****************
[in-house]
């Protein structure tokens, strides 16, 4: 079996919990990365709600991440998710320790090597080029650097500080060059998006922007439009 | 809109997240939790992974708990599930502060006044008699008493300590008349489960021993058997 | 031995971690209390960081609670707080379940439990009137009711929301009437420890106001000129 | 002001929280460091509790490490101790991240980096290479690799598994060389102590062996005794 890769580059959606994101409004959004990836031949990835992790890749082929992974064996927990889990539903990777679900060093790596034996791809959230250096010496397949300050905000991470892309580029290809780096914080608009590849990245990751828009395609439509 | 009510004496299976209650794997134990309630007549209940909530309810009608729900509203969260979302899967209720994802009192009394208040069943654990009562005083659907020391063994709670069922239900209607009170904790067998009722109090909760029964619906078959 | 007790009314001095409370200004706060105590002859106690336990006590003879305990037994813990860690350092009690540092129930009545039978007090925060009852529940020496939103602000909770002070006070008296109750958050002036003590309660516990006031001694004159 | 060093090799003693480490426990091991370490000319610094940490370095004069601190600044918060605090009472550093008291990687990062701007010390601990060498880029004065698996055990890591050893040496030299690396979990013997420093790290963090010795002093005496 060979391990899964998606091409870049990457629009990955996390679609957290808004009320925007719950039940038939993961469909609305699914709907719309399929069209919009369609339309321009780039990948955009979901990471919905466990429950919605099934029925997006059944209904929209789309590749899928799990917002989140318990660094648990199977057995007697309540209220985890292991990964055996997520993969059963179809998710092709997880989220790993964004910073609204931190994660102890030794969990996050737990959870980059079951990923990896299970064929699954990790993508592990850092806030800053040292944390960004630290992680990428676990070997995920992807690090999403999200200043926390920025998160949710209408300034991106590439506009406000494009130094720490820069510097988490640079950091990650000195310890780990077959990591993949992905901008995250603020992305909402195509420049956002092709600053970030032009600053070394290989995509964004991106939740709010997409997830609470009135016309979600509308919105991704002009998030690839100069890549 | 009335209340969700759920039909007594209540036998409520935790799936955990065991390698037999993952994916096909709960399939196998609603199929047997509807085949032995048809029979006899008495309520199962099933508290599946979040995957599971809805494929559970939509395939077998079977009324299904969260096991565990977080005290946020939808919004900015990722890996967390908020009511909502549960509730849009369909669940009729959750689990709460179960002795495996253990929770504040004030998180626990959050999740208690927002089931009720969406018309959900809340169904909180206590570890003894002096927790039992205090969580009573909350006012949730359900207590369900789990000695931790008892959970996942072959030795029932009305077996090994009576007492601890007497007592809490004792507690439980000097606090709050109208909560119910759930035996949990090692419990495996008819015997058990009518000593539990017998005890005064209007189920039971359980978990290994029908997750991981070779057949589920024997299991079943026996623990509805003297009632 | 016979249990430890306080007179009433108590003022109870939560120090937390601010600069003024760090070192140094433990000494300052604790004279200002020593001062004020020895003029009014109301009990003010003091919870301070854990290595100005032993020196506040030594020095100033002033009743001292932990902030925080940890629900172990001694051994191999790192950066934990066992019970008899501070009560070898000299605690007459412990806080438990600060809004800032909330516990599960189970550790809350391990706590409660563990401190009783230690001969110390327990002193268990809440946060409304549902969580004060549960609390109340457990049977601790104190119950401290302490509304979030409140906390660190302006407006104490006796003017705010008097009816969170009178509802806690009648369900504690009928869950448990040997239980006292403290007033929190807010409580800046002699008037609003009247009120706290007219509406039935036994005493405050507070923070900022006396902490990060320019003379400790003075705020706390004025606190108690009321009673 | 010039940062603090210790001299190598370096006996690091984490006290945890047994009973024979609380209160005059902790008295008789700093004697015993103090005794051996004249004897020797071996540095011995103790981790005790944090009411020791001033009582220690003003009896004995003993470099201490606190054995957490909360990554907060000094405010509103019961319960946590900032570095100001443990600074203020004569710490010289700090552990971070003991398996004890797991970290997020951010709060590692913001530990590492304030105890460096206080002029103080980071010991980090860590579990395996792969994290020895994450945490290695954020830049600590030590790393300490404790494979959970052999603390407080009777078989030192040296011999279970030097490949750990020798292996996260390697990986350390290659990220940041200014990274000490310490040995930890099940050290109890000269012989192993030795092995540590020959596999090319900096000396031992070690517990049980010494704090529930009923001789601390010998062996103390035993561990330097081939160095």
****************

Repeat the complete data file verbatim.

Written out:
[in-house]
């Protein structure tokens, strides 16, 4: 079996919990990365709600991440998710320790090597080029650097500080060059998006922007439009 | 809109997240939790992974708990599930502060006044008699008493300590008349489960021993058997 | 031995971690209390960081609670707080379940439990009137009711929301009437420890106001000129 | 002001929280460091509790490490101790991240980096290479690799598994060389102590062996005794 890769580059959606994101409004959004990836031949990835992790890749082929992974064996927990889990539903990777679900060093790596034996791809959230250096010496397949300050905000991470892309580029290809780096914080608009590849990245990751828009395609439509 | 009510004496299976209650794997134990309630007549209940909530309810009608729900509203969260979302899967209720994802009192009394208040069943654990009562005083659907020391063994709670069922239900209607009170904790067998009722109090909760029964619906078959 | 007790009314001095409370200004706060105590002859106690336990006590003879305990037994813990860690350092009690540092129930009545039978007090925060009852529940020496939103602000909770002070006070008296109750958050002036003590309660516990006031001694004159 | 060093090799003693480490426990091991370490000319610094940490370095004069601190600044918060605090009472550093008291990687990062701007010390601990060498880029004065698996055990890591050893040496030299690396979990013997420093790290963090010795002093005496 060979391990899964998606091409870049990457629009990955996390679609957290808004009320925007719950039940038939993961469909609305699914709907719309399929069209919009369609339309321009780039990948955009979901990471919905466990429950919605099934029925997006059944209904929209789309590749899928799990917002989140318990660094648990199977057995007697309540209220985890292991990964055996997520993969059963179809998710092709997880989220790993964004910073609204931190994660102890030794969990996050737990959870980059079951990923990896299970064929699954990790993508592990850092806030800053040292944390960004630290992680990428676990070997995920992807690090999403999200200043926390920025998160949710209408300034991106590439506009406000494009130094720490820069510097988490640079950091990650000195310890780990077959990591993949992905901008995250603020992305909402195509420049956002092709600053970030032009600053070394290989995509964004991106939740709010997409997830609470009135016309979600509308919105991704002009998030690839100069890549 | 009335209340969700759920039909007594209540036998409520935790799936955990065991390698037999993952994916096909709960399939196998609603199929047997509807085949032995048809029979006899008495309520199962099933508290599946979040995957599971809805494929559970939509395939077998079977009324299904969260096991565990977080005290946020939808919004900015990722890996967390908020009511909502549960509730849009369909669940009729959750689990709460179960002795495996253990929770504040004030998180626990959050999740208690927002089931009720969406018309959900809340169904909180206590570890003894002096927790039992205090969580009573909350006012949730359900207590369900789990000695931790008892959970996942072959030795029932009305077996090994009576007492601890007497007592809490004792507690439980000097606090709050109208909560119910759930035996949990090692419990495996008819015997058990009518000593539990017998005890005064209007189920039971359980978990290994029908997750991981070779057949589920024997299991079943026996623990509805003297009632 | 016979249990430890306080007179009433108590003022109870939560120090937390601010600069003024760090070192140094433990000494300052604790004279200002020593001062004020020895003029009014109301009990003010003091919870301070854990290595100005032993020196506040030594020095100033002033009743001292932990902030925080940890629900172990001694051994191999790192950066934990066992019970008899501070009560070898000299605690007459412990806080438990600060809004800032909330516990599960189970550790809350391990706590409660563990401190009783230690001969110390327990002193268990809440946060409304549902969580004060549960609390109340457990049977601790104190119950401290302490509304979030409140906390660190302006407006104490006796003017705010008097009816969170009178509802806690009648369900504690009928869950448990040997239980006292403290007033929190807010409580800046002699008037609003009247009120706290007219509406039935036994005493405050507070923070900022006396902490990060320019003379400790003075705020706390004025606190108690009321009673 | 010039940062603090210790001299190598370096006996690091984490006290945890047994009973024979609380209160005059902790008295008789700093004697015993103090005794051996004249004897020797071996540095011995103790981790005790944090009411020791001033009582220690003003009896004995003993470099201490606190054995957490909360990554907060000094405010509103019961319960946590900032570095100001443990600074203020004569710490010289700090552990971070003991398996004890797991970290997020951010709060590692913001530990590492304030105890460096206080002029103080980071010991980090860590579990395996792969994290020895994450945490290695954020830049600590030590790393300490404790494979959970052999603390407080009777078989030192040296011999279970030097490949750990020798292996996260390697990986350390290659990220940041200014990274000490310490040995930890099940050290109890000269012989192993030795092995540590020959596999090319900096000396031992070690517990049980010494704090529930009923001789601390010998062996103390035993561990330097081939160095």